Kebbi: Gov. Idris on the trail of his campaign promises 

Benjamin Franklin posited that “an investment in knowledge pays the best interest”. This perhaps was what Governor Mohammed Nasir Idris of Kebbi state had in mind when, in drafting his campaign manifesto, he made education a critical pillar of his leadership intervention. 

This education must be total, and so must encapsulate all forms, from vocational or skills-based turnaround education to formal education, every aspect requires the right kind of attention. This will be in keeping with the admonition of Professor Isa Ali Pantami, the immediate-past minister of communication and digital economy, on the need to also invest in skills rather just degrees. 

But to do as Pantami suggests, there must be a befitting baseline education that will serve as a platform atop which other forms of education can be hoisted. This is the entire gamut of the agitation for compulsory basic education. Sadly, even this basic education, for which both nomenclature and practice suggest should be a right for everyone, has remained elusive. 

Interestingly, the United Nation’s Millennium Development Goal on education; Goal 4, to which Nigeria is a signatory, does not only canvass free, inclusive, and equitable education, but also quality education while promoting lifelong learning opportunities for all. The goal further underscores the fact that: “Education liberates the intellect, unlocks the imagination and is fundamental for self-respect. 

“It is the key to prosperity and opens a world of opportunities, making it possible for each of us to contribute to a progressive, healthy society. Learning benefits every human being and should be available to all”. Perhaps, no one understands this better than Governor Idris, a professional teacher whose advocacy and agitation for quality education for all is a matter of public knowledge.

I believe it was in pursuit of this sacred mandate that His Excellency set out to demonstrate his passion for the development of education in Kebbi state. He began with an in-depth assessment tour of all post primary schools in the state. As a direct fallout of that tour, the governor promised to establish mega schools in all the three senatorial zones of the state, with a fourth to be situated in Birnin-Kebbi, the Kebbi state capital.

However, because education is much more than just building schools, the governor has committed to improving teachers’ welfare. As a celebrated unionist, his comrade journey has always been about improving teachers’ welfare, while providing them with the necessary instructional and infrastructural facilities to make teaching and learning conducive and the whole experience interesting.  

Everyone who has followed the life of Governor Idris knows that even if the man fails in everything else, he will never fail in education, which is his constituency. No wonder, teachers and other stakeholders in the education value chain of Kebbi state have been expressing optimism that things would soon begin to look up for the sector and this is not so hard to see really.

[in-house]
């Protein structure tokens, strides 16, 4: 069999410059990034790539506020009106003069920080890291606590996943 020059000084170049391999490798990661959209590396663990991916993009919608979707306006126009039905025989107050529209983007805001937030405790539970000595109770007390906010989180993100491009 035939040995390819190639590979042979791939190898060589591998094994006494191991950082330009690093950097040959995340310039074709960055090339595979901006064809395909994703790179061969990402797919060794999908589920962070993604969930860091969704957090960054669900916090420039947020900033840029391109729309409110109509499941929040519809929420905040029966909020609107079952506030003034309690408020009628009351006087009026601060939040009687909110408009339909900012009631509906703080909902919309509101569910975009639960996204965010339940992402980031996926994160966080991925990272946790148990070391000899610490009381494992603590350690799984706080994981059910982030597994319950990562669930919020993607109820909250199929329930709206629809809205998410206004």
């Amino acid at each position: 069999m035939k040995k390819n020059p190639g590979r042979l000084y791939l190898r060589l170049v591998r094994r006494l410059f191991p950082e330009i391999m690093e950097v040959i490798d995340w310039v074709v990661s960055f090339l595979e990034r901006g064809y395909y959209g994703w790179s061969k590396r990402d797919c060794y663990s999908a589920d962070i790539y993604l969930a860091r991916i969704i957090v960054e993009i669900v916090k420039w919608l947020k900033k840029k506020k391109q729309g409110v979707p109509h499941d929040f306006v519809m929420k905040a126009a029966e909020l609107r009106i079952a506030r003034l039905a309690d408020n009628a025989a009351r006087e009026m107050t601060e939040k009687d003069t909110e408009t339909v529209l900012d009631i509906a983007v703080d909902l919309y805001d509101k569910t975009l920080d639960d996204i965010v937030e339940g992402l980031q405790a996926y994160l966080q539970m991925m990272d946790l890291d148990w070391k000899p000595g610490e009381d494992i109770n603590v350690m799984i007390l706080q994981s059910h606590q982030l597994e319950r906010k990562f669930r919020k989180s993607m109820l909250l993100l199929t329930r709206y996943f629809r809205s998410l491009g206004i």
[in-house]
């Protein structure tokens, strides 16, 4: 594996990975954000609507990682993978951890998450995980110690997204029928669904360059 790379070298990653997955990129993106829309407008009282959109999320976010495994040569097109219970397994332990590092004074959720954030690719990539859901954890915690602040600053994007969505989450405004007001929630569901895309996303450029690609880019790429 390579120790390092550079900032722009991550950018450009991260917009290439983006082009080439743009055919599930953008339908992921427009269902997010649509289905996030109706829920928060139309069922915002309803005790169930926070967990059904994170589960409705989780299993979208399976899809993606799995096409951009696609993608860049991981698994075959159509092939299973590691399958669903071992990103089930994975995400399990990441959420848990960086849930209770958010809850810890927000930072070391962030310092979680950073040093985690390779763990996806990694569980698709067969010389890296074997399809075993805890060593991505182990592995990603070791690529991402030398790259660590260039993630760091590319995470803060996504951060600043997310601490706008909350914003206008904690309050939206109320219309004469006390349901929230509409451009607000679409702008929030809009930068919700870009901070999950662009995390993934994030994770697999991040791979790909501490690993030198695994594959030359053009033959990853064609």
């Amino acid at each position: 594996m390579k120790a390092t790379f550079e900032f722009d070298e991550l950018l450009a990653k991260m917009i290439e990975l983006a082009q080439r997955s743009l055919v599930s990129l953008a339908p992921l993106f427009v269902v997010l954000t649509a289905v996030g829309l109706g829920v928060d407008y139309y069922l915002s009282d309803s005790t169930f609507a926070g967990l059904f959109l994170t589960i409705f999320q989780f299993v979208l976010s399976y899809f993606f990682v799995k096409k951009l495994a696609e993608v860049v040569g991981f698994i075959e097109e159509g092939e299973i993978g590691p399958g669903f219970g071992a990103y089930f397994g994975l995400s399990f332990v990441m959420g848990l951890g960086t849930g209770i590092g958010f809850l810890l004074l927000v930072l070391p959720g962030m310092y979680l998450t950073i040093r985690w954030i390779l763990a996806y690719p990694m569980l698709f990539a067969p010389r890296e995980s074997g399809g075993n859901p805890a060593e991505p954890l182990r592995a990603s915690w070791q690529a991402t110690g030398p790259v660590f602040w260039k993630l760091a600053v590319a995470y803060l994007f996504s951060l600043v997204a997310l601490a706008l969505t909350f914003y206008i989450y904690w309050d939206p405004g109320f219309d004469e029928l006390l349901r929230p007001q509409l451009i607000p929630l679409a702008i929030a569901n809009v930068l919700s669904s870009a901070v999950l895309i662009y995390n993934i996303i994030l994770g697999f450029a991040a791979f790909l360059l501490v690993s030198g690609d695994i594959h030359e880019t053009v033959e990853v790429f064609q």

The case of Governor Idris is that of someone who now has the opportunity to do that which he has been recommending from a distance. To use a simple Hausanism, he has both the knife and the meat and the people of Kebbi reckon he will cut for them nice slices for the now and future of their children not just in education, but other sectors.

For instance, Governor Idris’ commitment to improving the civil service shone very brightly recently when he released N10 billion for the completion of the state secretariat. This is no mean commitment, considering the edifice has been in the works for only God knows how long but has been abandoned by past administrations for reasons best known to them.

Yet, there’s no gainsaying the fact that the place offers a conducive working environment necessary to enhance the morale and productivity of staff. Already, staff have been energised in anticipation of the momentous completion of that project that is sure to change the face of work of Kebbi state.

Another sector that has been receiving Governor Idris’ signature attention is agriculture. Idris is now on record as the first governor in this generation to distribute over 100,000 tonnes of assorted fertiliser free of charge to farmers. This is, for want of a better term, exemplary. At his budget presentation, the governor made a special case for agriculture when he averred that the budget aims “to enhance agricultural and mineral resource productivity through access to improved technologies, finance and services to increase income generation and provide food security as well as poverty reduction.

It makes sense. This is because Kebbi state has comparative advantage in the production of many farm produce and it’s only natural that agriculture be repositioned not just for subsistence purposes, but also for commercial cultivation. It gladdens the heart that the governor believes, like many of us do, that it is time for agriculture to take its pride of place as the mainstay of Kebbi’s economy.

With President Bola Tinubu making concerted efforts to encourage investment in agriculture, Kebbi farmers can benefit immensely from whatever funding facility the federal government may make available. This is perhaps why the governor is taking proactive measures to improve the credit ratings of Kebbi farmers in a bid to position them for whatever investment the government at the centre is putting together.

Kebbi is witnessing a renaissance of sorts. Roads are getting constructed all over the state, schools are receiving the most attention in a long while, where the civil service is getting a necessary boost. Agriculture is being rejigged as farmers smile to the bank. I dare say there’s no better time than now to hail from Kebbi state.

Na-Iro writes from Birnin-Kebbi, Kebbi state